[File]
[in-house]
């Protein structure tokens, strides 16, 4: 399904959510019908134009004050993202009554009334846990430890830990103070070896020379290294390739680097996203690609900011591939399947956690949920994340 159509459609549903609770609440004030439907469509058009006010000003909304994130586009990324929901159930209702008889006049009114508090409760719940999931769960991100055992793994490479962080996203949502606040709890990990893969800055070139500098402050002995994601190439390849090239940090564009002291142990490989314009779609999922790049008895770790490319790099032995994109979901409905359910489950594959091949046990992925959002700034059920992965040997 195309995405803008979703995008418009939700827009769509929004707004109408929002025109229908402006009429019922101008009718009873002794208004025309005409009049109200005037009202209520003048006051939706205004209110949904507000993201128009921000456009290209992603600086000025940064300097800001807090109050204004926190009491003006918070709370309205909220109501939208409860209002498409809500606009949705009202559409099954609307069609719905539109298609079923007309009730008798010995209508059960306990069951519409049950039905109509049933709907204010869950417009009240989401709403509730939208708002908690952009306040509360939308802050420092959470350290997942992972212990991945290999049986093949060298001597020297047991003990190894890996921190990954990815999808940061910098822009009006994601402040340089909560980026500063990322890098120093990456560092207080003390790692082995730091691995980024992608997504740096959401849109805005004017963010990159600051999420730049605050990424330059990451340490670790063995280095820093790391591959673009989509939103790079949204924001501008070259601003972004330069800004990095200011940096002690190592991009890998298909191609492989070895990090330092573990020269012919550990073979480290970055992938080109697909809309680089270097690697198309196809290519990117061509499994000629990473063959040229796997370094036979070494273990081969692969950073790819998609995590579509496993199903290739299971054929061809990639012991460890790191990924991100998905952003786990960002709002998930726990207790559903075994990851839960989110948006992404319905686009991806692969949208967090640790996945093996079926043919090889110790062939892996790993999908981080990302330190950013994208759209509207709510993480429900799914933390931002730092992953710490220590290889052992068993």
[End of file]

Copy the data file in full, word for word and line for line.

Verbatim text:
[in-house]
């Protein structure tokens, strides 16, 4: 399904959510019908134009004050993202009554009334846990430890830990103070070896020379290294390739680097996203690609900011591939399947956690949920994340 159509459609549903609770609440004030439907469509058009006010000003909304994130586009990324929901159930209702008889006049009114508090409760719940999931769960991100055992793994490479962080996203949502606040709890990990893969800055070139500098402050002995994601190439390849090239940090564009002291142990490989314009779609999922790049008895770790490319790099032995994109979901409905359910489950594959091949046990992925959002700034059920992965040997 195309995405803008979703995008418009939700827009769509929004707004109408929002025109229908402006009429019922101008009718009873002794208004025309005409009049109200005037009202209520003048006051939706205004209110949904507000993201128009921000456009290209992603600086000025940064300097800001807090109050204004926190009491003006918070709370309205909220109501939208409860209002498409809500606009949705009202559409099954609307069609719905539109298609079923007309009730008798010995209508059960306990069951519409049950039905109509049933709907204010869950417009009240989401709403509730939208708002908690952009306040509360939308802050420092959470350290997942992972212990991945290999049986093949060298001597020297047991003990190894890996921190990954990815999808940061910098822009009006994601402040340089909560980026500063990322890098120093990456560092207080003390790692082995730091691995980024992608997504740096959401849109805005004017963010990159600051999420730049605050990424330059990451340490670790063995280095820093790391591959673009989509939103790079949204924001501008070259601003972004330069800004990095200011940096002690190592991009890998298909191609492989070895990090330092573990020269012919550990073979480290970055992938080109697909809309680089270097690697198309196809290519990117061509499994000629990473063959040229796997370094036979070494273990081969692969950073790819998609995590579509496993199903290739299971054929061809990639012991460890790191990924991100998905952003786990960002709002998930726990207790559903075994990851839960989110948006992404319905686009991806692969949208967090640790996945093996079926043919090889110790062939892996790993999908981080990302330190950013994208759209509207709510993480429900799914933390931002730092992953710490220590290889052992068993």